URPS Research

Urogynecology and Reconstructive Pelvic Surgery (URPS)

Research in the Urogynecology and Reconstructive Pelvic Surgery (URPS) division is focused on both clinical and translational research projects that will help to better understand the pathophysiology of lower urinary tract disorders and devise better ways to treat them. 

Our investigator initiated clinical projects include phenotyping pelvic pain and overactive bladder syndrome disorders, investigating innovative forms of neural and pelvic floor stimulation to treat certain types of overactive bladder syndrome, using big data and AI to understand risk factors and rate of progression of acute cystitis to sepsis, evaluating the use of telemedicine to treatment overactive bladder syndrome, understanding patient perceptions of using anticholinergic medications to treat overactive bladder given a possible link to developing dementia. We also have two industry sponsor clinical trials: A Multicenter, Randomized, Double-blind, Placebo-controlled, Parallel Arm Study to Assess the Safety and Efficacy of a Single Treatment of BOTOX®, in Women with Interstitial Cystitis/Bladder Pain Syndrome (IC/BPS); and A Prospective, Randomized Clinical Trial Evaluating INTIBIA™, an Investigational Implantable Tibial Nerve Stimulator.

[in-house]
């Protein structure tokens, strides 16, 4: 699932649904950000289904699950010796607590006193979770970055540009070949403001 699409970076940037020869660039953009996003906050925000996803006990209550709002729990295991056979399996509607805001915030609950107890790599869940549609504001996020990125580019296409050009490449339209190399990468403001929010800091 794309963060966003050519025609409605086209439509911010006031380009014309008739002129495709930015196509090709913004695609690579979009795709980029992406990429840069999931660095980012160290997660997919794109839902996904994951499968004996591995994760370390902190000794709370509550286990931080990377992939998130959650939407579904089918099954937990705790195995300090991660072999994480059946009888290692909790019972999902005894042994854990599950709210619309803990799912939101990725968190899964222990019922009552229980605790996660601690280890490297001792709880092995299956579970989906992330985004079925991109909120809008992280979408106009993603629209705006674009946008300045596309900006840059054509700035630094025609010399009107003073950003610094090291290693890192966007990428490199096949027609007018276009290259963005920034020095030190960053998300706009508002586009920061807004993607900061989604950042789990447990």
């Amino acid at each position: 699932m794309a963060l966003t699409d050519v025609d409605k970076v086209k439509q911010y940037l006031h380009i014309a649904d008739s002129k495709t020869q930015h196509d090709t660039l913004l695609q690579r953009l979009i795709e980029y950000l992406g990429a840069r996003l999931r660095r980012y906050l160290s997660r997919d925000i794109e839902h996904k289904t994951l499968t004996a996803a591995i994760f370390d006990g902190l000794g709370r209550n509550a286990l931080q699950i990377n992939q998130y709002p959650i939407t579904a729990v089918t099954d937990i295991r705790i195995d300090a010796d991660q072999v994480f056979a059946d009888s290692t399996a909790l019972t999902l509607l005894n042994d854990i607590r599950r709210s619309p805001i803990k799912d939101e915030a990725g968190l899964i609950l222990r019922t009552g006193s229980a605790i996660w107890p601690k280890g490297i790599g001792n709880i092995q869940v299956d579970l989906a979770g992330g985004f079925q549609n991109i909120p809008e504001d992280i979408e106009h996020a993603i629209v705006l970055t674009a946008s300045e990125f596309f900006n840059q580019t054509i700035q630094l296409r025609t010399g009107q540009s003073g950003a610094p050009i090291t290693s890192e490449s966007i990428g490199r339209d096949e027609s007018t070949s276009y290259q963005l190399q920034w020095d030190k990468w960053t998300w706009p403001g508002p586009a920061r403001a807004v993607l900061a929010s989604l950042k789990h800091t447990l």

Anne L. Ackerman, MD

The URPS division also has a very active basic science research program, led by Dr. A. Lenore Ackerman, Assistant Professor of Urology and Director of Research, Division of Urogynecology and Reconstructive Pelvic Surgery, focused on translational research of the genitourinary microbiome. Phenotyping of IC/BPS Using Microbial Community States: Validation of a Novel Congressionally-Noninvasive Biomarker, The Role of the Vaginal Microbiota in Urgency Urinary Incontinence in Older Women, The Urinary Microbiota and Host Inflammation in Lower Urinary Tract Symptoms, Characterizing Urinary Candida Strain Virulence in Women with Interstitial Cystitis/Bladder Pain Syndrome.